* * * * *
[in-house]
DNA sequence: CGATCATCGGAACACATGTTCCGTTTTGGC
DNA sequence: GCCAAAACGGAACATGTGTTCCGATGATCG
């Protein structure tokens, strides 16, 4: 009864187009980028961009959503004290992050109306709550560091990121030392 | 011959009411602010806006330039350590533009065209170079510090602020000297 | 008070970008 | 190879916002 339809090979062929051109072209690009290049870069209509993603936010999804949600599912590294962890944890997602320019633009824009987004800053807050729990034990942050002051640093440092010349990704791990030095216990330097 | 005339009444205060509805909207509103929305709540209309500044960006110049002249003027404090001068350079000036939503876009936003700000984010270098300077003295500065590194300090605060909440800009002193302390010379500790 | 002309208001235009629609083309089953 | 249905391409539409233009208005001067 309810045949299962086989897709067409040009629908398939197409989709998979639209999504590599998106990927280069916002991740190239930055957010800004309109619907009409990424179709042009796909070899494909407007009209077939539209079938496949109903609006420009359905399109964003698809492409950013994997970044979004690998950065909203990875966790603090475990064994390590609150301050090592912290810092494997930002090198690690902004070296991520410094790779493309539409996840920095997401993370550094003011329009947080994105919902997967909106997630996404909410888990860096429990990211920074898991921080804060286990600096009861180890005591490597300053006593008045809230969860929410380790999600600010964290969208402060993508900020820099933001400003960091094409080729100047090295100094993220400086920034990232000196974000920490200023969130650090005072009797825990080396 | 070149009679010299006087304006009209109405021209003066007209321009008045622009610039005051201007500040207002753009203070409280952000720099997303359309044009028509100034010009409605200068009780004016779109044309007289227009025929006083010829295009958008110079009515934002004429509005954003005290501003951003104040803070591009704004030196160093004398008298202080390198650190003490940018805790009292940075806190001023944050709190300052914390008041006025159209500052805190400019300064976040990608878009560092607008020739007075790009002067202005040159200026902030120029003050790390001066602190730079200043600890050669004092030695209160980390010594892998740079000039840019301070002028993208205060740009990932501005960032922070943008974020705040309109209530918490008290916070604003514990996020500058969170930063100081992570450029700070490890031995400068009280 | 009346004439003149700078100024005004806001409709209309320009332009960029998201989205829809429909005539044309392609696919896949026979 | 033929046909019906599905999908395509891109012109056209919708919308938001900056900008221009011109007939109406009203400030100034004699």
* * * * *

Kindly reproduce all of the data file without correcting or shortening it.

[in-house]
DNA sequence: CGATCATCGGAACACATGTTCCGTTTTGGC
DNA sequence: GCCAAAACGGAACATGTGTTCCGATGATCG
């Protein structure tokens, strides 16, 4: 009864187009980028961009959503004290992050109306709550560091990121030392 | 011959009411602010806006330039350590533009065209170079510090602020000297 | 008070970008 | 190879916002 339809090979062929051109072209690009290049870069209509993603936010999804949600599912590294962890944890997602320019633009824009987004800053807050729990034990942050002051640093440092010349990704791990030095216990330097 | 005339009444205060509805909207509103929305709540209309500044960006110049002249003027404090001068350079000036939503876009936003700000984010270098300077003295500065590194300090605060909440800009002193302390010379500790 | 002309208001235009629609083309089953 | 249905391409539409233009208005001067 309810045949299962086989897709067409040009629908398939197409989709998979639209999504590599998106990927280069916002991740190239930055957010800004309109619907009409990424179709042009796909070899494909407007009209077939539209079938496949109903609006420009359905399109964003698809492409950013994997970044979004690998950065909203990875966790603090475990064994390590609150301050090592912290810092494997930002090198690690902004070296991520410094790779493309539409996840920095997401993370550094003011329009947080994105919902997967909106997630996404909410888990860096429990990211920074898991921080804060286990600096009861180890005591490597300053006593008045809230969860929410380790999600600010964290969208402060993508900020820099933001400003960091094409080729100047090295100094993220400086920034990232000196974000920490200023969130650090005072009797825990080396 | 070149009679010299006087304006009209109405021209003066007209321009008045622009610039005051201007500040207002753009203070409280952000720099997303359309044009028509100034010009409605200068009780004016779109044309007289227009025929006083010829295009958008110079009515934002004429509005954003005290501003951003104040803070591009704004030196160093004398008298202080390198650190003490940018805790009292940075806190001023944050709190300052914390008041006025159209500052805190400019300064976040990608878009560092607008020739007075790009002067202005040159200026902030120029003050790390001066602190730079200043600890050669004092030695209160980390010594892998740079000039840019301070002028993208205060740009990932501005960032922070943008974020705040309109209530918490008290916070604003514990996020500058969170930063100081992570450029700070490890031995400068009280 | 009346004439003149700078100024005004806001409709209309320009332009960029998201989205829809429909005539044309392609696919896949026979 | 033929046909019906599905999908395509891109012109056209919708919308938001900056900008221009011109007939109406009203400030100034004699």